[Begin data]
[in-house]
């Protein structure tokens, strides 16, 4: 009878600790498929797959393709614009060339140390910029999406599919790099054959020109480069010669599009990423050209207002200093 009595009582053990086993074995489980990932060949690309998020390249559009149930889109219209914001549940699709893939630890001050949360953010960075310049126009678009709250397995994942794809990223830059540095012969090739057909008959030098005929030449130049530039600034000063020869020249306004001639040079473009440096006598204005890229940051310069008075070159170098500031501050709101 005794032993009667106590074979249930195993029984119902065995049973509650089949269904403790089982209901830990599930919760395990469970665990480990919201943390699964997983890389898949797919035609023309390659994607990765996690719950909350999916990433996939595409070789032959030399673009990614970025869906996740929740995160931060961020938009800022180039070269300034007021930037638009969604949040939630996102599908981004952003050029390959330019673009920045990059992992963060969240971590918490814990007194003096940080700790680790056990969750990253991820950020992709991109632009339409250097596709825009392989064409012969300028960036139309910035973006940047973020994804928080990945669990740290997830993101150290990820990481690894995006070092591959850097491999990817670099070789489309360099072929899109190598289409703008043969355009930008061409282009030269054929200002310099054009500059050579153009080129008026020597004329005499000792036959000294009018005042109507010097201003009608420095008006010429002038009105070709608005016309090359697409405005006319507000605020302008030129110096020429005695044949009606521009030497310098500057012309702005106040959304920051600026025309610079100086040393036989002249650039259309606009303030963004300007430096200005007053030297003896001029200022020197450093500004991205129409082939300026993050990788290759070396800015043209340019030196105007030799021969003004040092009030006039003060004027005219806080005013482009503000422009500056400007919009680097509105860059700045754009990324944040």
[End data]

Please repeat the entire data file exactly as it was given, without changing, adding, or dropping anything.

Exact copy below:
[in-house]
């Protein structure tokens, strides 16, 4: 009878600790498929797959393709614009060339140390910029999406599919790099054959020109480069010669599009990423050209207002200093 009595009582053990086993074995489980990932060949690309998020390249559009149930889109219209914001549940699709893939630890001050949360953010960075310049126009678009709250397995994942794809990223830059540095012969090739057909008959030098005929030449130049530039600034000063020869020249306004001639040079473009440096006598204005890229940051310069008075070159170098500031501050709101 005794032993009667106590074979249930195993029984119902065995049973509650089949269904403790089982209901830990599930919760395990469970665990480990919201943390699964997983890389898949797919035609023309390659994607990765996690719950909350999916990433996939595409070789032959030399673009990614970025869906996740929740995160931060961020938009800022180039070269300034007021930037638009969604949040939630996102599908981004952003050029390959330019673009920045990059992992963060969240971590918490814990007194003096940080700790680790056990969750990253991820950020992709991109632009339409250097596709825009392989064409012969300028960036139309910035973006940047973020994804928080990945669990740290997830993101150290990820990481690894995006070092591959850097491999990817670099070789489309360099072929899109190598289409703008043969355009930008061409282009030269054929200002310099054009500059050579153009080129008026020597004329005499000792036959000294009018005042109507010097201003009608420095008006010429002038009105070709608005016309090359697409405005006319507000605020302008030129110096020429005695044949009606521009030497310098500057012309702005106040959304920051600026025309610079100086040393036989002249650039259309606009303030963004300007430096200005007053030297003896001029200022020197450093500004991205129409082939300026993050990788290759070396800015043209340019030196105007030799021969003004040092009030006039003060004027005219806080005013482009503000422009500056400007919009680097509105860059700045754009990324944040």